Although more than 95 million Americans have already voted, Election Day is expected to be one of the most important in the country’s history and yet, no one knows exactly what to expect.
This election has already shattered most voting records and is expected to smash a few more before it ends. Most Americans have decided who they’re voting for months ago, but now are wondering if their vote will count and if the courts will take the decision out of American hands.
At the same time, many states are preparing for what could be a day full of controversy, protests, and issues at polling sites, drop boxes and on city streets. CBS News reports plywood is running low as security experts are signaling chaos no matter who wins, particularly inand in the downtown areas of cities where protests over police brutality took place this summer.
“We do expect there to be some level of unrest before, during and after the election regardless of who might be the winner,” said Allison Wood, head of political risk consulting in North America at the business consultancy Control Risks.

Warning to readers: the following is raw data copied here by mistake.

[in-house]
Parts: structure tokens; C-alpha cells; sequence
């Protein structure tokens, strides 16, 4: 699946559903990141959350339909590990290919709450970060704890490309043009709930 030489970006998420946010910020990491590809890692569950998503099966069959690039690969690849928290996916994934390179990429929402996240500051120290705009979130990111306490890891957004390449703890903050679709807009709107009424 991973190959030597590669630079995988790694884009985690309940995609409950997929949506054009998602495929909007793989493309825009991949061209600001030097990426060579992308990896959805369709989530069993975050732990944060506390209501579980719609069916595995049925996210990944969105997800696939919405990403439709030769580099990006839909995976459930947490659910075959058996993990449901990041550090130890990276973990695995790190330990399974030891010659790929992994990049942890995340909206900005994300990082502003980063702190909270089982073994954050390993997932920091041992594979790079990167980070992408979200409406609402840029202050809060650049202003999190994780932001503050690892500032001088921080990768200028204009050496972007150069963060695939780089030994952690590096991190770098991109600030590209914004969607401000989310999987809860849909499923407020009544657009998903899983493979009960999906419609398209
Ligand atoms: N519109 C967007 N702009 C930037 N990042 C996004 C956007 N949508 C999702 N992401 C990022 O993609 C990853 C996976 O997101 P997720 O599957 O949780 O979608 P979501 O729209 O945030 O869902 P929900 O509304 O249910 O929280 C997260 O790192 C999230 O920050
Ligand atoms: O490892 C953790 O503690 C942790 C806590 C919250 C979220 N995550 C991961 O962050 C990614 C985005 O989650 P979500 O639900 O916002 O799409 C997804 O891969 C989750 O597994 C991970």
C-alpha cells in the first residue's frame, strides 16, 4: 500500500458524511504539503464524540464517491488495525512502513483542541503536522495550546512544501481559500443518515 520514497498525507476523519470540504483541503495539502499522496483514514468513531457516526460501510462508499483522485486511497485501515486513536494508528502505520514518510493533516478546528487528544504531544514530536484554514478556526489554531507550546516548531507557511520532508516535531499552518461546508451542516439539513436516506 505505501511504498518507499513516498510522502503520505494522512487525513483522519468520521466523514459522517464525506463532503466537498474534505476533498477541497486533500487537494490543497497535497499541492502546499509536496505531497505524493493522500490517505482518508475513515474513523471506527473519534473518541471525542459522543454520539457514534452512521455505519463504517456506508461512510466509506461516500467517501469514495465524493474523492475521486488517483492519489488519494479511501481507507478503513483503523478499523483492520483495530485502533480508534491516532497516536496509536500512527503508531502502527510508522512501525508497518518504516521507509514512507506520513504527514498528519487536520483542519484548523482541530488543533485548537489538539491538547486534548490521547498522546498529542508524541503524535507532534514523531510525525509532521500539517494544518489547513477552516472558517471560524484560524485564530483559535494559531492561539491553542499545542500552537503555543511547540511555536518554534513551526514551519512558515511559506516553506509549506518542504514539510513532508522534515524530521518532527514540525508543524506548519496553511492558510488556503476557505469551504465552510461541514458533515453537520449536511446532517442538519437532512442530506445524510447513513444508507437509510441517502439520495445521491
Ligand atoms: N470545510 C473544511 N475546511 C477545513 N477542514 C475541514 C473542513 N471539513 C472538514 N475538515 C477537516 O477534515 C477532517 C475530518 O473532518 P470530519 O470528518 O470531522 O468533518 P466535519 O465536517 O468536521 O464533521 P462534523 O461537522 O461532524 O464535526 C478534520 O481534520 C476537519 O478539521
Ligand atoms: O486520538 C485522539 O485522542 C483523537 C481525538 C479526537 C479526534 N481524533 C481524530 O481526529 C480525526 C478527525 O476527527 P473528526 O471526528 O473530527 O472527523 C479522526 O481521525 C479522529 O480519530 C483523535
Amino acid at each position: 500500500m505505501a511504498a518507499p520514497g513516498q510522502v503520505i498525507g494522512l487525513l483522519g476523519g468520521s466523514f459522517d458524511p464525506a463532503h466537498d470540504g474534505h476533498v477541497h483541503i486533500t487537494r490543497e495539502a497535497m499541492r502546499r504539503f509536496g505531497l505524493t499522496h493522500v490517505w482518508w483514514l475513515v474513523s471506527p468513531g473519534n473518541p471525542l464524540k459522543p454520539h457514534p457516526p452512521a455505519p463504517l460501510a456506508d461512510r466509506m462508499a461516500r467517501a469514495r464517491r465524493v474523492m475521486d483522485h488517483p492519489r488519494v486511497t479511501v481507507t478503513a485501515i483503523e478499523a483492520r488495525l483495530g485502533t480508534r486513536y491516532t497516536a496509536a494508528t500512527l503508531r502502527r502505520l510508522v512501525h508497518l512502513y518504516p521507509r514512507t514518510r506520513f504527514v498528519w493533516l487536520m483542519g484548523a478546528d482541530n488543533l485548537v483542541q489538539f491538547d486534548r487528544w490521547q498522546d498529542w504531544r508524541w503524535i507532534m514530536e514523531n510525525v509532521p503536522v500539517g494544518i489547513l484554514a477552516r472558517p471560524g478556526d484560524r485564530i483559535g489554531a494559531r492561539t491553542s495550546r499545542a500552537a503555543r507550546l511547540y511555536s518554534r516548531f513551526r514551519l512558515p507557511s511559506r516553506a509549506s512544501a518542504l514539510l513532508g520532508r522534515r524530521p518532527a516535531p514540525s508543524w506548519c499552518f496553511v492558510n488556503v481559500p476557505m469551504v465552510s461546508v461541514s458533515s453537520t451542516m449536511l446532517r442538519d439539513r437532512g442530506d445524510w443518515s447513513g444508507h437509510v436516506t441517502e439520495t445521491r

Many Americans will also not know which candidate won their state on election night. According to FiveThirtyEight, not one state has committed to counting all votes on election night and just 16 said they will have nearly all votes counted. Other states like New York, will count early and in-person votes on Election night, but the state will not even begin to count absentee ballots until Nov. 6 and that could take weeks.
There’s also sure to be many legal challenges to the final results. There’s already a bevy of cases on voting still in the courts and President Trump has already declared “As soon as Election Day is over, we’re going in with our lawyers.”
Both candidates are spending their final days of their campaigns in Pennsylvania. Trump spent Saturday hosting four rallies in the state touting his economy before the pandemic, how Americans shouldn’t be scared of the coronavirus pandemic, and convincing his base that voting for Joe Biden could turn American into a socialist country.
Meanwhile, Biden spent Monday in Scranton to talk to White working class voters, with a bevy of prominent Democrats and celebrities. Meanwhile, former President Barack Obama, who has spent the last two weeks letting out four years of frustration at what Trump has done to his legacy, is headed to Georgia to stump for his former vice president. Biden is also expected to hit Philadelphia, Pittsburgh and elsewhere in western Pennsylvania by Tuesday.